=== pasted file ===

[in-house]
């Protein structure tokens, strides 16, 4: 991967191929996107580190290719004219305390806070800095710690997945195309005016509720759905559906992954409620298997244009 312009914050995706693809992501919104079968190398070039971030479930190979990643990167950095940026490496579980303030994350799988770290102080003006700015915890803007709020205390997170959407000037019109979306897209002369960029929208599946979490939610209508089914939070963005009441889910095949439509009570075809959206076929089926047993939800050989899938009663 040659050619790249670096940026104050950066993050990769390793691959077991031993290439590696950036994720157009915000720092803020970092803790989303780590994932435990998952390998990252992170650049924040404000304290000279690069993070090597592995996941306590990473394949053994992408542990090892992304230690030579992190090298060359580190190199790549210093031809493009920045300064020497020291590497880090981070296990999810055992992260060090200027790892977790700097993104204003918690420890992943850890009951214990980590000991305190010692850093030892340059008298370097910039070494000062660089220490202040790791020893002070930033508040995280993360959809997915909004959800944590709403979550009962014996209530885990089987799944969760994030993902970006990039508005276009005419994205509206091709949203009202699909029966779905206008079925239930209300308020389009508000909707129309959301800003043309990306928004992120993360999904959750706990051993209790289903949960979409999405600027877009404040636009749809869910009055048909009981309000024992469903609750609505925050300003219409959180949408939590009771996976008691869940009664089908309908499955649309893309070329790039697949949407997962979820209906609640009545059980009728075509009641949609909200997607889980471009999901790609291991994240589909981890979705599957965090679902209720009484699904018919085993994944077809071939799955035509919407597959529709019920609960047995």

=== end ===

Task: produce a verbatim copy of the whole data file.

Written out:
[in-house]
């Protein structure tokens, strides 16, 4: 991967191929996107580190290719004219305390806070800095710690997945195309005016509720759905559906992954409620298997244009 312009914050995706693809992501919104079968190398070039971030479930190979990643990167950095940026490496579980303030994350799988770290102080003006700015915890803007709020205390997170959407000037019109979306897209002369960029929208599946979490939610209508089914939070963005009441889910095949439509009570075809959206076929089926047993939800050989899938009663 040659050619790249670096940026104050950066993050990769390793691959077991031993290439590696950036994720157009915000720092803020970092803790989303780590994932435990998952390998990252992170650049924040404000304290000279690069993070090597592995996941306590990473394949053994992408542990090892992304230690030579992190090298060359580190190199790549210093031809493009920045300064020497020291590497880090981070296990999810055992992260060090200027790892977790700097993104204003918690420890992943850890009951214990980590000991305190010692850093030892340059008298370097910039070494000062660089220490202040790791020893002070930033508040995280993360959809997915909004959800944590709403979550009962014996209530885990089987799944969760994030993902970006990039508005276009005419994205509206091709949203009202699909029966779905206008079925239930209300308020389009508000909707129309959301800003043309990306928004992120993360999904959750706990051993209790289903949960979409999405600027877009404040636009749809869910009055048909009981309000024992469903609750609505925050300003219409959180949408939590009771996976008691869940009664089908309908499955649309893309070329790039697949949407997962979820209906609640009545059980009728075509009641949609909200997607889980471009999901790609291991994240589909981890979705599957965090679902209720009484699904018919085993994944077809071939799955035509919407597959529709019920609960047995």